Hong Kong and Mainland China: contested realities, future visions
A public forum with Anson Chan and Martin Lee
6:00pm-7:30pm, Thursday 13 October 2016
Charles Perkins Centre Auditorium, Johns Hopkins Drive, The University of Sydney
Co-presented with Sydney Ideas, the Sydney Democracy Networks at the University of Sydney, and the Australian Institute of International Affairs (NSW).
In 1997 the People’s Republic of China assumed sovereignty over Hong Kong, subject to The 1984 Sino-British Joint Declaration, which guarantees Hong Kong’s civic freedoms and autonomies and the rule of law, for fifty years. The Declaration and Hong Kong’s constitution were written in expectation of universal suffrage and of accountable corruption-free Government. Nearly twenty years on, Hong Kong faces formidable challenges, including growing disaffection among citizens who feel disappointed by present-day trends that are seen to contradict the substance and spirit of the Declaration.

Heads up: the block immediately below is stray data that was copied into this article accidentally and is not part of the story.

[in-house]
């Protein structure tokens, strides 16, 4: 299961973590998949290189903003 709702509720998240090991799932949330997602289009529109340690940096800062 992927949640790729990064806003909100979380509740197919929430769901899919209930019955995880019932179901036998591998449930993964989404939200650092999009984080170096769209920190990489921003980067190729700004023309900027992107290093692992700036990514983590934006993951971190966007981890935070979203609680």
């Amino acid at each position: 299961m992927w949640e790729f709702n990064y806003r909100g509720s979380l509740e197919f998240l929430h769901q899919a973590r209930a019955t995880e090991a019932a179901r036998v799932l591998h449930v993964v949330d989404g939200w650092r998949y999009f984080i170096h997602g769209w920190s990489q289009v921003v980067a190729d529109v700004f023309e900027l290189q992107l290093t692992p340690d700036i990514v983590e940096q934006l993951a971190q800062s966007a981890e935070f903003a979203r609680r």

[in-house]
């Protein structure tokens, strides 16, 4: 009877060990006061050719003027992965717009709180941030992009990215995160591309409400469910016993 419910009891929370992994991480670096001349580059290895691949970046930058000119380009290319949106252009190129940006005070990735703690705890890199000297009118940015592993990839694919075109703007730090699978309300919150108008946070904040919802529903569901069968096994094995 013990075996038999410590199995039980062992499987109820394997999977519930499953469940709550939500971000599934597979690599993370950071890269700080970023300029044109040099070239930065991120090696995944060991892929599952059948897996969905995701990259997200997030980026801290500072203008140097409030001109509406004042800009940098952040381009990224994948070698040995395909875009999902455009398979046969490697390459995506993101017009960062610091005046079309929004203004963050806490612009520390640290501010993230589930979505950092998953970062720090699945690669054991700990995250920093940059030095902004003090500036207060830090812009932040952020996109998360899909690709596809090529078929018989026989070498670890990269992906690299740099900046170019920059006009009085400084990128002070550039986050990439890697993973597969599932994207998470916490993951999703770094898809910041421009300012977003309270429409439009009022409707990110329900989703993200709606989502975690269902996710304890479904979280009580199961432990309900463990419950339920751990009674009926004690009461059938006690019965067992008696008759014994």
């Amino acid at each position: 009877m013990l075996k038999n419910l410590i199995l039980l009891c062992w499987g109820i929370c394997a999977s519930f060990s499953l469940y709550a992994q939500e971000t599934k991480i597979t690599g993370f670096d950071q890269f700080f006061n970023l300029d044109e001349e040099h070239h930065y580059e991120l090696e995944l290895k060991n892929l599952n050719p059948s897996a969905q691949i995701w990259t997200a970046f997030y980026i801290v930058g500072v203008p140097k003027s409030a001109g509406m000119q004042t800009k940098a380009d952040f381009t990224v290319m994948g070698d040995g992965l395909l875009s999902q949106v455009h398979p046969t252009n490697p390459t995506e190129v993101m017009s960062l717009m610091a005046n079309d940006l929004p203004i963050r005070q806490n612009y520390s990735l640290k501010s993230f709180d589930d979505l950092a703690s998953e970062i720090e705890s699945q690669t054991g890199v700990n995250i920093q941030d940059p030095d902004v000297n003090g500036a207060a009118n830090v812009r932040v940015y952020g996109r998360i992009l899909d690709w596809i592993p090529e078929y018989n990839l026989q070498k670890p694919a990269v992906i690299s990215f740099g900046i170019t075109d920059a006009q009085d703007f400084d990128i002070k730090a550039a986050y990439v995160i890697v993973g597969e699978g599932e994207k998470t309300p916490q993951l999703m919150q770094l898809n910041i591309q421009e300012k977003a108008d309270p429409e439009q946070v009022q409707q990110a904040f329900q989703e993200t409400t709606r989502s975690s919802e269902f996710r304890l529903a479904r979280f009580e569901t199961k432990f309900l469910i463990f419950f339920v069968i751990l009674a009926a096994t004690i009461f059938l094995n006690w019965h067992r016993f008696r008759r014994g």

The University of Sydney is pleased to host a public forum with two of Hong Kong’s best-known and internationally respected civic figures Anson Chan and Martin Lee. Uniquely placed to talk about present-day realities and the future prospects for Hong Kong, they discuss:
- What has changed in recent years in Hong Kong, and what has not?
- Are the two co-signatories of the Declaration honouring their promises?
- Why are there signs of rising frustration among Hong Kong citizens?
- Do the recent Hong Kong elections have long-term significance?
- Should Hong Kong matter to the world, and why does it matter to Beijing?
Anson Chan GBM GCMG was Chief Secretary and second-in-command under both British and Chinese sovereignties, the first and only woman to hold such senior positions.
Martin Lee QC SC was founder and chairman of Hong Kong’s Democratic Party, and a long-term legislator. He is a staunch defender of Hong Kong’s rule of law and is widely regarded as the father of Hong Kong’s movement for democracy.
Jocelyn Chey (Chair), Visiting Professor at the University of Sydney, and Councillor of the Australian Institute of International Affairs New South Wales.
Registration essential: http://whatson.sydney.edu.au/events/published/sydney-ideas-hong-kong-anson-chan-martin-lee-forum